The burial of Jesus, image taken from the Chapel of Saint Joseph of Arimathea at the Washington Cathedral.
The following passage is excerpted from my unpublished novel, “The Mystery of the Empty Tomb.” The novel purports to be an annotated version of a long-lost manuscript written by Nicolaus of Caesarea, aide to Pontius Pilate, who was assigned to investigate the disappearance of Jesus’s body from the tomb. In chapters preceding this excerpt, Nicolaus describes the entry of Jesus into Jerusalem during the Passover festival, Pilate’s enmity with the high priests of the temple, the trial of Jesus, and his crucifixion.
The novel won the runner up award in the 2017 Best Unpublished Novel of Richmond award, but I have been unable to find a publisher interested in taking on the project. I am thinking of self-publishing. I would appreciate feedback from readers as to whether such a venture might be worth the effort.
The Sabbath day passed uneventfully. The laws of the Jews, which required them to observe a day of rest, precluded any activity but the observance of their holy Passover rites. Then, when the Sabbath ended at sunset, pilgrims prepared for the journey home. With the festival winding down, and with it any threat of disorder, Pilate and the Caesarea cohort readied for the march back to the coast. Having had my fill of Jerusalem, I yearned to return to my abode in Caesarea and to see my wife and children. Around the second hour, my servant Menander had loaded my belongings onto a mule when a commotion occurred at the front gate to Herod’s Palace.
Joseph of Arimathea was loudly demanding an audience with Pilate. The prefect, preoccupied with preparations for the march, was not available. Then Joseph sought me out. “Jesus is gone,” said he. “He is missing from the tomb!”
“How come you by this information?” asked I.
“The followers of Jesus visited the tomb this very morning. They found that the rock seal had been rolled aside. When they entered the tomb, they saw his linen garments strewn about. But he was gone and is nowhere to be found!”
Without question, the situation warranted Pilate’s attention. Grave robbery was a crime under Roman law. Indeed, it was so common in Galilee that Herod Antipas had posted an inscription in Sepphoris for all to see. The offense was known to occur in Judea and Samaria as well. Most often, thieves sought the jewelry and ornamental items buried with the dead. But it was not unknown for grave robbers to steal the body itself, usually for necromantic purposes.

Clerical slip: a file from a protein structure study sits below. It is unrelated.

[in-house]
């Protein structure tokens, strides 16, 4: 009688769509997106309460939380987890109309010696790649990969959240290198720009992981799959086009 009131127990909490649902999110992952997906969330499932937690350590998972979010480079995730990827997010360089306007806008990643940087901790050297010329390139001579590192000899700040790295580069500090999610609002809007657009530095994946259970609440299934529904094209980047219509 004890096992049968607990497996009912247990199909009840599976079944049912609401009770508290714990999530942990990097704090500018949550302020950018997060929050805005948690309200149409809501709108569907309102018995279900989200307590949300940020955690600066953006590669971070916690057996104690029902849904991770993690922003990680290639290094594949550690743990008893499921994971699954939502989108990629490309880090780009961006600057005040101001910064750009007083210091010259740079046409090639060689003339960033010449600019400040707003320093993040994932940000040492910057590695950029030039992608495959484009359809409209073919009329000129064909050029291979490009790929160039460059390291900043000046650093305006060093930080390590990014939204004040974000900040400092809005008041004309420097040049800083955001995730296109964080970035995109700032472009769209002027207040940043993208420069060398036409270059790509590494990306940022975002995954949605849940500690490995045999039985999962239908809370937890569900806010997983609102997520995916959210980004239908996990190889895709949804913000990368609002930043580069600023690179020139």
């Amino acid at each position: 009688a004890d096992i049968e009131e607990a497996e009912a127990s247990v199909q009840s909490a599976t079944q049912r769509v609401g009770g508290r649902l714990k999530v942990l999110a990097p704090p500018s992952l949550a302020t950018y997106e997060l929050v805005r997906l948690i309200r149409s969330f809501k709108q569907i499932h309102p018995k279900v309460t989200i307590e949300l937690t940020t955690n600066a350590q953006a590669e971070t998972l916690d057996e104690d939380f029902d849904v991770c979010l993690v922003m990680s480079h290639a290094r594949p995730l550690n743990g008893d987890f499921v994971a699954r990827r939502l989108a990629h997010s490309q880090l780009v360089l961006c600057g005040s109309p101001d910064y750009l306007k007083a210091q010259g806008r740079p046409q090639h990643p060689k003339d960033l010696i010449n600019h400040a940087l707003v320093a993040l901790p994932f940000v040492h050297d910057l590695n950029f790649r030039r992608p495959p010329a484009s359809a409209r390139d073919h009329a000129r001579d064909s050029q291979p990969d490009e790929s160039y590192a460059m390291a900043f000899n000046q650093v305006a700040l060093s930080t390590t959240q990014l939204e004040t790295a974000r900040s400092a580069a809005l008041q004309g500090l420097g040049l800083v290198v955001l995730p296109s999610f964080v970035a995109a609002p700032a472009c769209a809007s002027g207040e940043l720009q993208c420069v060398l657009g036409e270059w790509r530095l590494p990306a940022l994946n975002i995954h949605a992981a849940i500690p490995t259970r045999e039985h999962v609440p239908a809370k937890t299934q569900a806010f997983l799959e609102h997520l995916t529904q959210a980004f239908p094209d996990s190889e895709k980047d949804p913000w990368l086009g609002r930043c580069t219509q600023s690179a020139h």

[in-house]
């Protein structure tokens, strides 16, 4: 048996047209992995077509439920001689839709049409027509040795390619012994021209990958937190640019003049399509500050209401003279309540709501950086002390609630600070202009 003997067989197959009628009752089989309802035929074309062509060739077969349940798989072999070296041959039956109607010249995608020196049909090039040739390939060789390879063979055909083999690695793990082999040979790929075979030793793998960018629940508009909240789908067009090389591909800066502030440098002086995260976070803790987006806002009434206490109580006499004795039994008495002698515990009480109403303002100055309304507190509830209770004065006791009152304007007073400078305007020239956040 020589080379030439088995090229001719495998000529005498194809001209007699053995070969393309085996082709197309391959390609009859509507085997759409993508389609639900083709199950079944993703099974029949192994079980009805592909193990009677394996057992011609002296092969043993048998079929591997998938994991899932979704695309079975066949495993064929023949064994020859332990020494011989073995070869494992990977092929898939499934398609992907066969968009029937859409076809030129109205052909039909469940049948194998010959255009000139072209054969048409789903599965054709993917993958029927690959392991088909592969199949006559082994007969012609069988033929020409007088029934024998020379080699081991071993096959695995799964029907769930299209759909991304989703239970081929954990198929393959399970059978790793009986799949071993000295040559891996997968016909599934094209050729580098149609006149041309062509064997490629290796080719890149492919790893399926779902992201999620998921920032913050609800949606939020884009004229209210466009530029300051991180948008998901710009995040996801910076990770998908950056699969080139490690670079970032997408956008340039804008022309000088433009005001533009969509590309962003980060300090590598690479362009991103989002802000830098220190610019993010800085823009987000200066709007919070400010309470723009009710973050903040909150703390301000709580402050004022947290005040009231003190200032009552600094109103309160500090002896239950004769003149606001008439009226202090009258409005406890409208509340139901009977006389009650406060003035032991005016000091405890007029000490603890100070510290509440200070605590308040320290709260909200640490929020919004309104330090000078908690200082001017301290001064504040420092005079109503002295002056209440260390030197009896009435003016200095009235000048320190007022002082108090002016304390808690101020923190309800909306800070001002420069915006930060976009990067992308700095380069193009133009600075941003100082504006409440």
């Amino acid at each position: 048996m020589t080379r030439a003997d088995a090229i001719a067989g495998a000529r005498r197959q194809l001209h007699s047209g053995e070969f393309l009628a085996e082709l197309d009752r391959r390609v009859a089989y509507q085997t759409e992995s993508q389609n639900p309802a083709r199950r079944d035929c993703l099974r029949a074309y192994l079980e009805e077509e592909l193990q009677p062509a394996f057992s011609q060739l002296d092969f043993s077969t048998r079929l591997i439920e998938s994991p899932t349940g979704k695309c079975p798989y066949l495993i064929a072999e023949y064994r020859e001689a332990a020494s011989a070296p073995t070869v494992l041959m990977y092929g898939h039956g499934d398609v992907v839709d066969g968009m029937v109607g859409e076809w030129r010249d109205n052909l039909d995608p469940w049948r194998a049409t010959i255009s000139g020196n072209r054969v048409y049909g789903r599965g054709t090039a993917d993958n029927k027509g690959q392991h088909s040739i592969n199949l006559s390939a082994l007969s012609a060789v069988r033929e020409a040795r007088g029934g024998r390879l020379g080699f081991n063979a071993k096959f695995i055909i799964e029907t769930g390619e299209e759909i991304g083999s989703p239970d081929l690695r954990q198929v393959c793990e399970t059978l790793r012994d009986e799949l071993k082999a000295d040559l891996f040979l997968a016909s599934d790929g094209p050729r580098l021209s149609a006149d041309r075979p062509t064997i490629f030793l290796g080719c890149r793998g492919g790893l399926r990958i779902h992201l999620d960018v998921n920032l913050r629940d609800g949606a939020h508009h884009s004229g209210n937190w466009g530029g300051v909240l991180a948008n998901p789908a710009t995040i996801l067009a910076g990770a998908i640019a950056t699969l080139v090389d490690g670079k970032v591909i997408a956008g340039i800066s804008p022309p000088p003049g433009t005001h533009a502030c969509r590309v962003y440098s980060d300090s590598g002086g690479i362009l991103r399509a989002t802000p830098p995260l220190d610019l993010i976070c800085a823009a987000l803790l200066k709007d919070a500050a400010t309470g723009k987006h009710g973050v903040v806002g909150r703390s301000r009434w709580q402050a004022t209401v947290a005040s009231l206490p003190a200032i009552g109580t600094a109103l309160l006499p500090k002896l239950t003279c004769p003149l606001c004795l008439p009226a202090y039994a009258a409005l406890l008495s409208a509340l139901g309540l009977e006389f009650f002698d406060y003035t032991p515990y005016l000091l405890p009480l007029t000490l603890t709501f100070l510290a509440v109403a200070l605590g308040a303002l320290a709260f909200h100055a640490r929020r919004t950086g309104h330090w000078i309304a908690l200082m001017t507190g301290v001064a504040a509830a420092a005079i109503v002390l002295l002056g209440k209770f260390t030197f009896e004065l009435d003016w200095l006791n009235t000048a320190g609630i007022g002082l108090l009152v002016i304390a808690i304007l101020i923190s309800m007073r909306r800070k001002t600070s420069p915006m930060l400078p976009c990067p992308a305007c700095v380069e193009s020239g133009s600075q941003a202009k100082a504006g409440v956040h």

I interrupted Pilate’s deliberations with the primus pilus. “Dominus, I beg a moment.”
“I am occupied,” Pilate said sharply. “Mind your place.”
Pilate was not moved easily to anger but when his wrath was kindled, no man would wish to stand before him. Yet he had not engaged me to act his toady. At the risk of public rebuke, I persisted: “It is Jesus of Nazareth, Dominus. His body is gone!”
The words had the same effect as if I had slapped his face. Pilate wheeled his horse around and faced me. “Get on with it, then.”
I repeated what Joseph had told me.
“Summon the priest immediately,” said the prefect. “I would hear this from his own mouth.”
Pilate held his audience while mounted upon his war horse. Even at his age, he made a formidable and warlike figure. Bowing, the councilor repeated the story he had told me. Pilate cut to the heart of the matter. “Who has done this?”
“I know not, eminence,” said Joseph.
“Whom do you suspect?”
“I have no grounds to single out any party,” said Joseph. “I can only speculate.”
“Then give me the benefit of your conjecture,” ordered Pilate.
“We angered the high priests when we laid Jesus in the tomb,” said Joseph. “Perhaps they wished to see his body desecrated and defiled. Perhaps they removed it so the tomb would not become a shrine.”
“What think you, Nicolaus?”
“That explanation is as plausible as any,” said I. “But we know so little that I cannot say with certainty.”
“We cannot let this crime go unpunished,” said Pilate. “Jesus is too well known. Word will blow through Judea like a sirocco. I cannot tolerate such an insult to Roman law. Furthermore, if there is any chance that Caiaphas was behind this criminal act, I will know of it.”
Pilate did not need to elaborate. I could read his thoughts as clearly as if he had carved them into a stele. If we could implicate Caiaphas and Annas in the robbery of Jesus’ tomb, the priests would have no more hold over him. Grave robbery was punishable by death throughout the empire by the order of Tiberius himself. Pilate could dangle the threat of arrest and execution over the priests like the sword of Dionysius. They would never dare challenge him now by sending a letter to Rome.